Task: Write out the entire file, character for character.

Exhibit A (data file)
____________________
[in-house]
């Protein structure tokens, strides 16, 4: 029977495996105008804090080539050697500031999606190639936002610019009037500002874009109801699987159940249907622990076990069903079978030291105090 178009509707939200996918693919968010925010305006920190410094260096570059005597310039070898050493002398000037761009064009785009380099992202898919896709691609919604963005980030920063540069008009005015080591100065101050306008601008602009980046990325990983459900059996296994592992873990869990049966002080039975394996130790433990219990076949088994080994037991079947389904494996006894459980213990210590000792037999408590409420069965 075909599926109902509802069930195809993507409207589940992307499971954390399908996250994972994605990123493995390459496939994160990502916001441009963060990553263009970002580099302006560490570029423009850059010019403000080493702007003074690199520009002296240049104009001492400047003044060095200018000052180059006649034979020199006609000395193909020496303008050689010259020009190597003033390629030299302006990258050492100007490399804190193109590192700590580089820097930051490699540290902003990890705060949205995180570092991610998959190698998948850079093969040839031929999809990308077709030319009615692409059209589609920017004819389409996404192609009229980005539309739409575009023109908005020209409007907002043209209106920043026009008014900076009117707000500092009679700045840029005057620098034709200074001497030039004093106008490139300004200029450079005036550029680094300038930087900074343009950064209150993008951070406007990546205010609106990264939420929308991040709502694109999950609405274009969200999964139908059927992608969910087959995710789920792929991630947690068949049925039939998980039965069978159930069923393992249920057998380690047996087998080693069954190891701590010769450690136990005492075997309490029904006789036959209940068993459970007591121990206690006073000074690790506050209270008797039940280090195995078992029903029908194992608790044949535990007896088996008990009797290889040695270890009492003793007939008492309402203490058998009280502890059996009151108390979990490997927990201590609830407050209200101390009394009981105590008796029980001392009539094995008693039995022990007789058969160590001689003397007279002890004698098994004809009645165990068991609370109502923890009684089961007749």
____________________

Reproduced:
[in-house]
């Protein structure tokens, strides 16, 4: 029977495996105008804090080539050697500031999606190639936002610019009037500002874009109801699987159940249907622990076990069903079978030291105090 178009509707939200996918693919968010925010305006920190410094260096570059005597310039070898050493002398000037761009064009785009380099992202898919896709691609919604963005980030920063540069008009005015080591100065101050306008601008602009980046990325990983459900059996296994592992873990869990049966002080039975394996130790433990219990076949088994080994037991079947389904494996006894459980213990210590000792037999408590409420069965 075909599926109902509802069930195809993507409207589940992307499971954390399908996250994972994605990123493995390459496939994160990502916001441009963060990553263009970002580099302006560490570029423009850059010019403000080493702007003074690199520009002296240049104009001492400047003044060095200018000052180059006649034979020199006609000395193909020496303008050689010259020009190597003033390629030299302006990258050492100007490399804190193109590192700590580089820097930051490699540290902003990890705060949205995180570092991610998959190698998948850079093969040839031929999809990308077709030319009615692409059209589609920017004819389409996404192609009229980005539309739409575009023109908005020209409007907002043209209106920043026009008014900076009117707000500092009679700045840029005057620098034709200074001497030039004093106008490139300004200029450079005036550029680094300038930087900074343009950064209150993008951070406007990546205010609106990264939420929308991040709502694109999950609405274009969200999964139908059927992608969910087959995710789920792929991630947690068949049925039939998980039965069978159930069923393992249920057998380690047996087998080693069954190891701590010769450690136990005492075997309490029904006789036959209940068993459970007591121990206690006073000074690790506050209270008797039940280090195995078992029903029908194992608790044949535990007896088996008990009797290889040695270890009492003793007939008492309402203490058998009280502890059996009151108390979990490997927990201590609830407050209200101390009394009981105590008796029980001392009539094995008693039995022990007789058969160590001689003397007279002890004698098994004809009645165990068991609370109502923890009684089961007749």